Every issue of the Bulletin of the Atomic Scientists since 1947 has displayed a clock face on its cover, symbolizing the world’s proximity to nuclear war (in the judgment of the bulletin’s board of directors).
At its most dire, the clock stood at two minutes to midnight in 1953, when the United States and the Soviet Union tested thermonuclear devices within nine months of one another. Thirty-eight years later, when the superpowers signed the START treaty in 1991, the clock reached 17 minutes to midnight, its most hopeful position to date.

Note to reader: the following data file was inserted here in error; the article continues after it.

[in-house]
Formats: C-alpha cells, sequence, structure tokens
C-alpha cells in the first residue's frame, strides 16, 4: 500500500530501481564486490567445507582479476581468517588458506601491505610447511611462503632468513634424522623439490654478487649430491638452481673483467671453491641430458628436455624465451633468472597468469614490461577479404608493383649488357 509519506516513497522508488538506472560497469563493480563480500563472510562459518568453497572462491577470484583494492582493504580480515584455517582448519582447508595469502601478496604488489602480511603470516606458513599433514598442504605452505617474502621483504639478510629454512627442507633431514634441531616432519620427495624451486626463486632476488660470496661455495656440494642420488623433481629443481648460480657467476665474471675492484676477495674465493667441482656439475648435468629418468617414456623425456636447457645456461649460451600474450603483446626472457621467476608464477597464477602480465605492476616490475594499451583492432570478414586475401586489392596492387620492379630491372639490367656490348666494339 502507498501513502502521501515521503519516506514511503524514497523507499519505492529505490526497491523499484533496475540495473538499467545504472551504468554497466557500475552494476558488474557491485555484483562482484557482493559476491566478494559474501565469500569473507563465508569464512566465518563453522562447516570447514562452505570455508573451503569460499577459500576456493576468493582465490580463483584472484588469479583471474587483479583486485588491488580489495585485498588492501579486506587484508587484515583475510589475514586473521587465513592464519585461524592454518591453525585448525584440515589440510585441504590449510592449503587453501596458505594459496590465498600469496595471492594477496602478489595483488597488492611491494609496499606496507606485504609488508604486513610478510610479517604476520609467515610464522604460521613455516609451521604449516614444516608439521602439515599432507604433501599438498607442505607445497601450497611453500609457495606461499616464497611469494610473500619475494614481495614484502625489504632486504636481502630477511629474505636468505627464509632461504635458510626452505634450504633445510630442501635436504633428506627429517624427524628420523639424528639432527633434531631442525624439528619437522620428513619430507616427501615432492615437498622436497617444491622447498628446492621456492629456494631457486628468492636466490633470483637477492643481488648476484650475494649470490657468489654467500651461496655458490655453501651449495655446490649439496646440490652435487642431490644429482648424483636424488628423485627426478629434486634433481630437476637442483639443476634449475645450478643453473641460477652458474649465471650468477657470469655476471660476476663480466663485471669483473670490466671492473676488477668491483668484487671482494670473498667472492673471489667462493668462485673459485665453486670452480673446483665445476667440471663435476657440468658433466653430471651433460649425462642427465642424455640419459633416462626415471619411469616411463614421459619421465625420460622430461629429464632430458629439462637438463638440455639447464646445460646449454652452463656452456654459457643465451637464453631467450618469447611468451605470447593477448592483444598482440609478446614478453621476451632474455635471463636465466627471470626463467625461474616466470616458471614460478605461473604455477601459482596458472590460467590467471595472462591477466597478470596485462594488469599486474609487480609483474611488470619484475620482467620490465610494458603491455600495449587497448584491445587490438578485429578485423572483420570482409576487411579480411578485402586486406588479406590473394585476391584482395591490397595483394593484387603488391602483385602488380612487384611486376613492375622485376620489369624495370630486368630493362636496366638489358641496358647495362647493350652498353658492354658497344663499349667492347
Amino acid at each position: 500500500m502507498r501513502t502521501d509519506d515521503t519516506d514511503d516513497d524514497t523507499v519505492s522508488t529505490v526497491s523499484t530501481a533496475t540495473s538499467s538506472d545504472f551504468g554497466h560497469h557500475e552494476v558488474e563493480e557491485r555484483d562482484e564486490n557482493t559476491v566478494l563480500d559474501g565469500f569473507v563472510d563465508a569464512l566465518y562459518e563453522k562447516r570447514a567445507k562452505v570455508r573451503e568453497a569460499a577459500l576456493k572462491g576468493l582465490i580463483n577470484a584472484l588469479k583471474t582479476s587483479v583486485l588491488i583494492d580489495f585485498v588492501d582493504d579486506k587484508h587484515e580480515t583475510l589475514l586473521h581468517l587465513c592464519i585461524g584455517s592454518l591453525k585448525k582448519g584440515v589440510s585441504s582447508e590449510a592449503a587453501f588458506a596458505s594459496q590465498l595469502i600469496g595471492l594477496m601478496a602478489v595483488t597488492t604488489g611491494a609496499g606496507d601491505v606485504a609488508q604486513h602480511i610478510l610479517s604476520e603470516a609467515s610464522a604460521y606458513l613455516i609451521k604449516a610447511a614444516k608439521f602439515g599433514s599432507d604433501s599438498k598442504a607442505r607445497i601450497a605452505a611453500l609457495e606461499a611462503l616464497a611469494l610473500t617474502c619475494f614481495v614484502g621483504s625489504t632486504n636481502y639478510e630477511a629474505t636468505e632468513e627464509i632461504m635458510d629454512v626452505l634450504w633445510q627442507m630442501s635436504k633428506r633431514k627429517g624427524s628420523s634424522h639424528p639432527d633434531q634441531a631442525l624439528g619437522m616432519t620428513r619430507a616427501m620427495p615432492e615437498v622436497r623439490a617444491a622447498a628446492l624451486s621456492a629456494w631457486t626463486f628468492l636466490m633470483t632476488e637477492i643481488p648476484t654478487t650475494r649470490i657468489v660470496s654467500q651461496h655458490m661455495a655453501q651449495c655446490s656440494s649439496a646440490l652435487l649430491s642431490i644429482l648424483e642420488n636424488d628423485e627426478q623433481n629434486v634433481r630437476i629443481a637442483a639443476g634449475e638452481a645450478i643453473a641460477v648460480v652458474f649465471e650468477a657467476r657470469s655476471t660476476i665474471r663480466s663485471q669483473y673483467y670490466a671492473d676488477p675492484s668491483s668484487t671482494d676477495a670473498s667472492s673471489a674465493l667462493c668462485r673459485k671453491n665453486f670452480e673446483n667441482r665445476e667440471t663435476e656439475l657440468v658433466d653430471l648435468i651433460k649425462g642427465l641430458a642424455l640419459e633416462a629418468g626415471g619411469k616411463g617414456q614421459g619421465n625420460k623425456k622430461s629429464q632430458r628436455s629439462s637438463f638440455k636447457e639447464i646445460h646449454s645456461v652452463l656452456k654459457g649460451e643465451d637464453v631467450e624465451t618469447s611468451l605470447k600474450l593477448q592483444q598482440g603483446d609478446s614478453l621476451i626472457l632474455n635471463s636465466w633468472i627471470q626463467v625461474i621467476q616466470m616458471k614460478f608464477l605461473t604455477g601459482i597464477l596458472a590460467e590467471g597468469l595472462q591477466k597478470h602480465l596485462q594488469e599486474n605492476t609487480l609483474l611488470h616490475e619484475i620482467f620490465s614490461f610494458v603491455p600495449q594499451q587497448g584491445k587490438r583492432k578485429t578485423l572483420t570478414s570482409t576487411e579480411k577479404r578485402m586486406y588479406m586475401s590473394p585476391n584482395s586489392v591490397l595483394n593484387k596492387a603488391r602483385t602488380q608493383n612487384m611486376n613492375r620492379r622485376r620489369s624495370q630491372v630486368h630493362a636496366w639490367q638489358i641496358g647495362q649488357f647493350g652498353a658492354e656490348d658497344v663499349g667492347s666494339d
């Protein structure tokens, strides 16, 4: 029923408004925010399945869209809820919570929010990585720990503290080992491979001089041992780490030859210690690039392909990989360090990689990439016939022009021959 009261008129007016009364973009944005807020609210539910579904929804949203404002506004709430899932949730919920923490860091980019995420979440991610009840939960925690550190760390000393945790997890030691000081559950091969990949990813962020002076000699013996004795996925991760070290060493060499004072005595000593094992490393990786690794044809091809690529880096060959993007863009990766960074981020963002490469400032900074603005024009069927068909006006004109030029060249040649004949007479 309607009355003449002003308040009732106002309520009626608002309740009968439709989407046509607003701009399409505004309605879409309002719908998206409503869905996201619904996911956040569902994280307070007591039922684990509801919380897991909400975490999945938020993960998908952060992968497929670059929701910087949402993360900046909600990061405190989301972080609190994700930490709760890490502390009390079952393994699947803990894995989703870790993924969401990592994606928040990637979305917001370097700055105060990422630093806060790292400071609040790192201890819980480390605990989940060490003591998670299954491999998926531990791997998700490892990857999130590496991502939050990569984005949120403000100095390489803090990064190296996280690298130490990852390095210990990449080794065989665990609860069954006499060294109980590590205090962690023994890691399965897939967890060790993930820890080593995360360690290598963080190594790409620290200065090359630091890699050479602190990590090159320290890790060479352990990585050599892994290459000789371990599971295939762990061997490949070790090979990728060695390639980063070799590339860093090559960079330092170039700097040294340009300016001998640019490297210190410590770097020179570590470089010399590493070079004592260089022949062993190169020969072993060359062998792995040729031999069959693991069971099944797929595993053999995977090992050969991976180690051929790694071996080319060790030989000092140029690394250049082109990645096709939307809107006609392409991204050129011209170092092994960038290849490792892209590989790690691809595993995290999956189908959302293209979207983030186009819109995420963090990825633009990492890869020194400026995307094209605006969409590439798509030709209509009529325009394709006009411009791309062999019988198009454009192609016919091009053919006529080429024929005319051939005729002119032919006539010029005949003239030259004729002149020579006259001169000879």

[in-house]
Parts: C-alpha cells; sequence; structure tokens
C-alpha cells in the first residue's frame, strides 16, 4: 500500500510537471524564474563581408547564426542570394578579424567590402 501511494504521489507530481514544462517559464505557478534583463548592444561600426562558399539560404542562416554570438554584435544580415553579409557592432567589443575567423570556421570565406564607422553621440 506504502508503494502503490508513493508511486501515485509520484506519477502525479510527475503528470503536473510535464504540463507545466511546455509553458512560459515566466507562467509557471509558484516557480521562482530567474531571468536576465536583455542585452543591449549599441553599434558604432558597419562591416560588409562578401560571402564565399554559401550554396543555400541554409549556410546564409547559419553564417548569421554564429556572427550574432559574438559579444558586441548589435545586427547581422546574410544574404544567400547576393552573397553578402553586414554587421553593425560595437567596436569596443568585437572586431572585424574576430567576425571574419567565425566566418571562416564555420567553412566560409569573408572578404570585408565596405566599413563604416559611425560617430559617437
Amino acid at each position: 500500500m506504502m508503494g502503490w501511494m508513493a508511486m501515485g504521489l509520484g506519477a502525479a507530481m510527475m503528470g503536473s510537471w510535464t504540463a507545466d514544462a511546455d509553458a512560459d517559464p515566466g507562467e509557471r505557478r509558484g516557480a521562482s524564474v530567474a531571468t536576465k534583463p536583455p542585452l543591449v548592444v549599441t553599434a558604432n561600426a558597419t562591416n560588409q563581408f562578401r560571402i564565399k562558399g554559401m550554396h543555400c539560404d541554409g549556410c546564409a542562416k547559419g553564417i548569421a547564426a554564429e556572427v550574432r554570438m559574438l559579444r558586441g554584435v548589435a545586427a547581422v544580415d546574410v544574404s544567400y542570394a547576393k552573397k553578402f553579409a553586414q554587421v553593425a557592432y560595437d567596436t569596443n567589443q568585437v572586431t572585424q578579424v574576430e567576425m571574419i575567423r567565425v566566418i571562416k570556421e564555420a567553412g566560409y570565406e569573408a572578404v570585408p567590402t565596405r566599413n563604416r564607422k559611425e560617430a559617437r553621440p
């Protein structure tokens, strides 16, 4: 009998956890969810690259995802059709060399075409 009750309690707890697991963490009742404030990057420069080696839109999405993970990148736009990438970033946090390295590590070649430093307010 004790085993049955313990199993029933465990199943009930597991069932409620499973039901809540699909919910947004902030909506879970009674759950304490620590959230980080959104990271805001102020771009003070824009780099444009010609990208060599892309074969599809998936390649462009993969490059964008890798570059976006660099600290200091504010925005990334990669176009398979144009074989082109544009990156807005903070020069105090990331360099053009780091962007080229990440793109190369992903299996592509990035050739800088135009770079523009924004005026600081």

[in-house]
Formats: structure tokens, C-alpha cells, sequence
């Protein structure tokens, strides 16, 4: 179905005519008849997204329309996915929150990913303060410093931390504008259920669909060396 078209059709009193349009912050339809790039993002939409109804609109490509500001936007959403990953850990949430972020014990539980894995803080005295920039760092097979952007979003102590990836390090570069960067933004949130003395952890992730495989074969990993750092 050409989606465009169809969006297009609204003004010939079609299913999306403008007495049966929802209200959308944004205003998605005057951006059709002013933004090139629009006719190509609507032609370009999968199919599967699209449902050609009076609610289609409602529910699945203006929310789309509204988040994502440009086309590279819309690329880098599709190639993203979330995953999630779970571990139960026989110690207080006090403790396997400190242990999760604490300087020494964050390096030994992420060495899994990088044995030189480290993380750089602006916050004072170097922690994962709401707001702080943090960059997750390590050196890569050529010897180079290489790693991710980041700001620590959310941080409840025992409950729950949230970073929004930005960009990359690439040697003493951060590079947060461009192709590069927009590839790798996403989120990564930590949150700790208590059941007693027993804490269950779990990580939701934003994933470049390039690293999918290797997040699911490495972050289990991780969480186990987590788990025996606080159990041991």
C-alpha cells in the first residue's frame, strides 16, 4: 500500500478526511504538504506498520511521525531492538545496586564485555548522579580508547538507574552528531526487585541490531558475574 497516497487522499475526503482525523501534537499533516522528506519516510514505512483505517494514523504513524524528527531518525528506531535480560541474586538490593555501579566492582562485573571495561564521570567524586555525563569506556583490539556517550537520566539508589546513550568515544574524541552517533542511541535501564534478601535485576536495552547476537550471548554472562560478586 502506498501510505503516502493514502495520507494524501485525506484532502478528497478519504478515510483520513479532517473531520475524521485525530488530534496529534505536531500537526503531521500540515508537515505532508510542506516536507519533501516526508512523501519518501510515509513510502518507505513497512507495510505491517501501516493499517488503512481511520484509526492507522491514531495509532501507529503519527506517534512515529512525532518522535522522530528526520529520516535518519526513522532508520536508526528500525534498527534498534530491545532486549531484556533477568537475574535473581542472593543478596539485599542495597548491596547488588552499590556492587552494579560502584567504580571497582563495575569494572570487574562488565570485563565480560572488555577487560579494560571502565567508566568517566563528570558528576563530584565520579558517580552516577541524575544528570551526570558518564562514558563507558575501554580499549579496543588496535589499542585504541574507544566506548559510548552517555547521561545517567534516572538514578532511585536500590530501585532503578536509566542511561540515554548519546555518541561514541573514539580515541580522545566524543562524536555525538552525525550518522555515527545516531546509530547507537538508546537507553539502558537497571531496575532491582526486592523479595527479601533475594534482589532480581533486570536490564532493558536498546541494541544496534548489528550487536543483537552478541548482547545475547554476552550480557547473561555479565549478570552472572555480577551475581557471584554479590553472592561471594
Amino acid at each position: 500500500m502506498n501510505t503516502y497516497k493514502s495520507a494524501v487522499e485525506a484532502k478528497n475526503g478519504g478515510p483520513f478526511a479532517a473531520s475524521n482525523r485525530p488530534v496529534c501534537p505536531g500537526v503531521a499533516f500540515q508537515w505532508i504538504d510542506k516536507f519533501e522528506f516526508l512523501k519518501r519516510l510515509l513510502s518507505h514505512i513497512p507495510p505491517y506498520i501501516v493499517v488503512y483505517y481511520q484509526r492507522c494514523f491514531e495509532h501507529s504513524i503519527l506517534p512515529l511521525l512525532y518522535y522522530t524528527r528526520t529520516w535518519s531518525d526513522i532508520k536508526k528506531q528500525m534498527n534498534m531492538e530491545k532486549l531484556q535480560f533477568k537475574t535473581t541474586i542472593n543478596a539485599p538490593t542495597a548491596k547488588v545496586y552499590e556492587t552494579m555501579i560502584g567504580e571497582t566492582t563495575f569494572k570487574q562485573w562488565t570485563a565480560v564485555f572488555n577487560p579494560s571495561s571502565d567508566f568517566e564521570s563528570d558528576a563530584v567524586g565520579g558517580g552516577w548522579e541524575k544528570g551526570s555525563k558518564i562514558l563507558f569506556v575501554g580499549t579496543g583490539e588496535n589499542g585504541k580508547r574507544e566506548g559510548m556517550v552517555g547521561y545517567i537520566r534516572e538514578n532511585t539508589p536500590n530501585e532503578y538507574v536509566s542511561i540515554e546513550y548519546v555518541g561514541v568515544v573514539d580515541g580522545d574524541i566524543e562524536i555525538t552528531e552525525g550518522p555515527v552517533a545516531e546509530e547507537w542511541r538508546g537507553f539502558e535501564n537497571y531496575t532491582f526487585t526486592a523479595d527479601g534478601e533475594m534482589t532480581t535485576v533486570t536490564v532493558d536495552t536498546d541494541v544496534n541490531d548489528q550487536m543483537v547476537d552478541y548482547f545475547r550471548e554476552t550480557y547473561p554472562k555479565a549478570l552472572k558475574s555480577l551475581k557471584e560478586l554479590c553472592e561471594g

That doesn’t mean we’re making progress. Today it stands at 7 minutes to midnight — which is just where it started 59 years ago.